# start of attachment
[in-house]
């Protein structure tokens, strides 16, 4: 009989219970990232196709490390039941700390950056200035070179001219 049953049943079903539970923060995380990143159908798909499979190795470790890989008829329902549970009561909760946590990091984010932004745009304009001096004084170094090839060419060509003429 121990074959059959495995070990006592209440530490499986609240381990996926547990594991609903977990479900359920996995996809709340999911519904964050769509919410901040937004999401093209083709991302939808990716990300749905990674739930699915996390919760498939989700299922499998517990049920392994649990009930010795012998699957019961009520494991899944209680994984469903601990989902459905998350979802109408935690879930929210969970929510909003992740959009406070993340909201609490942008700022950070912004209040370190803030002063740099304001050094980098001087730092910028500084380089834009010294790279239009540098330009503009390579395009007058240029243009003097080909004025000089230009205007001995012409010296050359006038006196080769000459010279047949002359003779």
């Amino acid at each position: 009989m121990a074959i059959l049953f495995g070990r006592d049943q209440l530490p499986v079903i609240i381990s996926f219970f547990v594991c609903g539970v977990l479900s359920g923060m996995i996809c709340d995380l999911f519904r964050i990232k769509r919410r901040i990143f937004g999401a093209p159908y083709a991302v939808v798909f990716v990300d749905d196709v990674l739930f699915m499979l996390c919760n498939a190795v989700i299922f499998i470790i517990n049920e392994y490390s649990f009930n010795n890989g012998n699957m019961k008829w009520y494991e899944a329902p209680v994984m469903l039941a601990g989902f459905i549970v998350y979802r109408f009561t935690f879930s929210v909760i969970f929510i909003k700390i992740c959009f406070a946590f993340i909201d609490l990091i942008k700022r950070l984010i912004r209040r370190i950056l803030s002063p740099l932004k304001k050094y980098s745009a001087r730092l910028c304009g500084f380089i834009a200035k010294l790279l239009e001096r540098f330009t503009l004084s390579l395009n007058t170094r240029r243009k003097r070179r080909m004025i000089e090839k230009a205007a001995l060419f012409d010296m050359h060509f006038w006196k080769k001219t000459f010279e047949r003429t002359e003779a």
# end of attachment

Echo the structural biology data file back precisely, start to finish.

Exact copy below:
[in-house]
């Protein structure tokens, strides 16, 4: 009989219970990232196709490390039941700390950056200035070179001219 049953049943079903539970923060995380990143159908798909499979190795470790890989008829329902549970009561909760946590990091984010932004745009304009001096004084170094090839060419060509003429 121990074959059959495995070990006592209440530490499986609240381990996926547990594991609903977990479900359920996995996809709340999911519904964050769509919410901040937004999401093209083709991302939808990716990300749905990674739930699915996390919760498939989700299922499998517990049920392994649990009930010795012998699957019961009520494991899944209680994984469903601990989902459905998350979802109408935690879930929210969970929510909003992740959009406070993340909201609490942008700022950070912004209040370190803030002063740099304001050094980098001087730092910028500084380089834009010294790279239009540098330009503009390579395009007058240029243009003097080909004025000089230009205007001995012409010296050359006038006196080769000459010279047949002359003779």
């Amino acid at each position: 009989m121990a074959i059959l049953f495995g070990r006592d049943q209440l530490p499986v079903i609240i381990s996926f219970f547990v594991c609903g539970v977990l479900s359920g923060m996995i996809c709340d995380l999911f519904r964050i990232k769509r919410r901040i990143f937004g999401a093209p159908y083709a991302v939808v798909f990716v990300d749905d196709v990674l739930f699915m499979l996390c919760n498939a190795v989700i299922f499998i470790i517990n049920e392994y490390s649990f009930n010795n890989g012998n699957m019961k008829w009520y494991e899944a329902p209680v994984m469903l039941a601990g989902f459905i549970v998350y979802r109408f009561t935690f879930s929210v909760i969970f929510i909003k700390i992740c959009f406070a946590f993340i909201d609490l990091i942008k700022r950070l984010i912004r209040r370190i950056l803030s002063p740099l932004k304001k050094y980098s745009a001087r730092l910028c304009g500084f380089i834009a200035k010294l790279l239009e001096r540098f330009t503009l004084s390579l395009n007058t170094r240029r243009k003097r070179r080909m004025i000089e090839k230009a205007a001995l060419f012409d010296m050359h060509f006038w006196k080769k001219t000459f010279e047949r003429t002359e003779a």